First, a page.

Sharon Isbin has been a tireless commissioner of new work and her latest album Affinity is no exception with several recent compositions set alongside some old friends. It's Chris Brubeck's 18-minute Guitar Concerto-the longest and most colorful work here-that gives the album its title and opens proceedings. The concerto's name alludes to a shared "affinity" between composer and soloist, two musicians who thrive on exploring different styles. Like his father jazz legend Dave Brubeck, Chris Brubeck has his roots in jazz, but despite its plentiful toe-tapping syncopation, Affinity is most definitely a classical work. At its atmospheric heart the composer manages to incorporate one of his father's loveliest tunes-"Autumn in Our Town"-before a lilting Renaissance dance section ups the tempo to end with something akin to a wriggling Brazilian samba. Highly energetic, melodically infectious, and colorfully scored, Affinity is a real crowd pleaser, and with her immaculate and fleet-footed technique Isbin does it proud. The Maryland Symphony Orchestra under Music Director Elizabeth Schulze has just the right feel for this music and the excellent engineering ensures both textural clarity and a perfect balance.
It's 40 years since Leo Brouwer wrote his solo guitar work El Decameron Negro for Isbin, and although she's recorded it previously, her interpretation has only deepened with time. The three evocative instrumental "ballads" are inspired by African love stories infused with the musical sensibilities of Brouwer's native Cuba. Isbin is a natural storyteller and is in her element here, putting on a virtuoso display full of light, shade, and manual dexterity. Ditto Tan Dun's Seven Desires, an intriguing solo work that straddles-and fuses-the seemingly disparate worlds of the Chinese pipa and Spanish flamenco guitar. Antonio Lauro's charming Waltz No. 3 is here arranged for two guitars by former Isbin student and now regular duet partner Colin Davin. The disc concludes with Richard Danielpour's Of Love and Longing, three contrasting settings for voice and guitar of the Persian poet Rumi. Performed here with great warmth and sensitivity by Isabel Leonard, it crowns an album that should please fans of Isbin and of contemporary guitar music in general.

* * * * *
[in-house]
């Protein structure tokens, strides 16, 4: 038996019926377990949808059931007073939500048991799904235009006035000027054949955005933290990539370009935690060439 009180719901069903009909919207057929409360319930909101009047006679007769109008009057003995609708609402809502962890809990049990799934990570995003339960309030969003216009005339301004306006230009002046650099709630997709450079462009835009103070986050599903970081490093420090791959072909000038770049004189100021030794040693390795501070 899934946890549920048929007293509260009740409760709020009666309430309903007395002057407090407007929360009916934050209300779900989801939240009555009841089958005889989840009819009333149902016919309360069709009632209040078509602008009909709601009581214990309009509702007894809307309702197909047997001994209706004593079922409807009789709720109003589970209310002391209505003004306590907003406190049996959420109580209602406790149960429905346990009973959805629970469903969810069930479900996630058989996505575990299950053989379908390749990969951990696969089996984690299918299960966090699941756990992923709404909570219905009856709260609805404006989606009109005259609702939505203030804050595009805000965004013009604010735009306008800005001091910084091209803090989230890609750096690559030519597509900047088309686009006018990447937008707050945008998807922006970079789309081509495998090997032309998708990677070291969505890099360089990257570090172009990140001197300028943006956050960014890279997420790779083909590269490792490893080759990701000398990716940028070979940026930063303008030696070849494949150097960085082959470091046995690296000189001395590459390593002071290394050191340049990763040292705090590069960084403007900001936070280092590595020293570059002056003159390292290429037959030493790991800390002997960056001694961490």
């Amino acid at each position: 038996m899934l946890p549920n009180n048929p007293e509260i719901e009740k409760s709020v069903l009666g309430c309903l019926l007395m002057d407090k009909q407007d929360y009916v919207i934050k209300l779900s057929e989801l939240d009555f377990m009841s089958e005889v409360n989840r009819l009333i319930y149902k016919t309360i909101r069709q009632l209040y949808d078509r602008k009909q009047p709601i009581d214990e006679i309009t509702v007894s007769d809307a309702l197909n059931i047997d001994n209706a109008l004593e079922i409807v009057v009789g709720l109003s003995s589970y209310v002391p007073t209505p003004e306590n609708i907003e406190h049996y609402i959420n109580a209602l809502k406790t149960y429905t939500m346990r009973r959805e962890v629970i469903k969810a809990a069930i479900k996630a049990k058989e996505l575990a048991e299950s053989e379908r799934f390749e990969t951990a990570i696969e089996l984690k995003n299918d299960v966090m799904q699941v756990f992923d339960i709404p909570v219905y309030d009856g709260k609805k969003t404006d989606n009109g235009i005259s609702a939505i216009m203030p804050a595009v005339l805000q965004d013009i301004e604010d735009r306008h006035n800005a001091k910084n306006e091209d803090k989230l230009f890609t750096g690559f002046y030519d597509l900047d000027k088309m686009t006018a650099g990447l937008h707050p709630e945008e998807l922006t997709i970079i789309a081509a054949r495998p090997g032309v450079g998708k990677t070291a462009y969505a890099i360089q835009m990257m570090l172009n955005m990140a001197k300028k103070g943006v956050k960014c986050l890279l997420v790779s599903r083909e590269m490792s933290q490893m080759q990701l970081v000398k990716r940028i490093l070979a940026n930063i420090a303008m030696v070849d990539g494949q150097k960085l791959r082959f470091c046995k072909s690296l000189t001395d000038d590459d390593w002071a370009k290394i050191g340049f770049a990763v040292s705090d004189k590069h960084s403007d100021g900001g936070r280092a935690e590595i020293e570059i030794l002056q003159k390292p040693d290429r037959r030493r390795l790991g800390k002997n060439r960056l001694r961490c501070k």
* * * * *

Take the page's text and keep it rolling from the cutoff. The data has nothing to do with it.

One would find it hard to beat the all-star line-up featured in The Cave of Wondrous Voice, a new, hour-long survey of vocal and chamber music by the California-based composer Mark Abel. David Shifrin, Carol Rosenberger, Hila Plitmann, and Fred Sherry headline the album but they're not its only stars. On the whole, The Cave of Wonderous Voice is smartly played and engineered. Abel's writing throughout is fluent and often genial. While certain spots in the Trio, particularly, might benefit from grittier moments to offset the diatonic ones, this is music of considerable expressive directness as well as charm.
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Composer, pianist, and conductor Michael Shapiro joins us to talk about the music on his latest disc, including his John Milton-inspired piano concerto entitled Archangel. In this action-packed work, Shapiro lays out the epic Biblical battle between good and evil as a metaphor for the challenges we all face in our daily lives (which includes the current coronavirus pandemic – something Michael recently fell victim to himself). Also on the disc: orchestral excerpts from an opera based on Federico Garcia Lorca, and a full-throttle realization for orchestra of the famous organ Toccata by French composer Charles-Marie Widor.